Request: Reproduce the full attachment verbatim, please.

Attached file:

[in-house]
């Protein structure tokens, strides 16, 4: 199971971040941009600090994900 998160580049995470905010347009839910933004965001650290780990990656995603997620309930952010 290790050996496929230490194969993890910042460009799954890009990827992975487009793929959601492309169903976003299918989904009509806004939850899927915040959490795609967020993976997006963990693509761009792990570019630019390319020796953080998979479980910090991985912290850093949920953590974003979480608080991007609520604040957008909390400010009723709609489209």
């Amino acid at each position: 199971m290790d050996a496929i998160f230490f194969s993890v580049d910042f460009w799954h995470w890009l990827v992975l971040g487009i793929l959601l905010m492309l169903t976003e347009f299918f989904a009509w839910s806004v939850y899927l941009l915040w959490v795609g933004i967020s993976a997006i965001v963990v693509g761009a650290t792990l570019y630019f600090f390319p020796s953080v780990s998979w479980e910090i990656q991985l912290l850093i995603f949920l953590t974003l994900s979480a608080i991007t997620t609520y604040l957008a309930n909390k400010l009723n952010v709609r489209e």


[in-house]
């Protein structure tokens, strides 16, 4: 199971971040941009600090994900 998160580049995470905010347009839910933004965001650290780990990656995603997620309930952010 290790050996496929230490194969993890910042460009799954890009990827992975487009793929959601492309169903976003299918989904009509806004939850899927915040959490795609967020993976997006963990693509761009792990570019630019390319020796953080998979479980910090991985912290850093949920953590974003979480608080991007609520604040957008909390400010009723709609489209």
């Amino acid at each position: 199971m290790d050996a496929i998160f230490f194969s993890v580049d910042f460009w799954h995470w890009l990827v992975l971040g487009i793929l959601l905010m492309l169903t976003e347009f299918f989904a009509w839910s806004v939850y899927l941009l915040w959490v795609g933004i967020s993976a997006i965001v963990v693509g761009a650290t792990l570019y630019f600090f390319p020796s953080v780990s998979w479980e910090i990656q991985l912290l850093i995603f949920l953590t974003l994900s979480a608080i991007t997620t609520y604040l957008a309930n909390k400010l009723n952010v709609r489209e």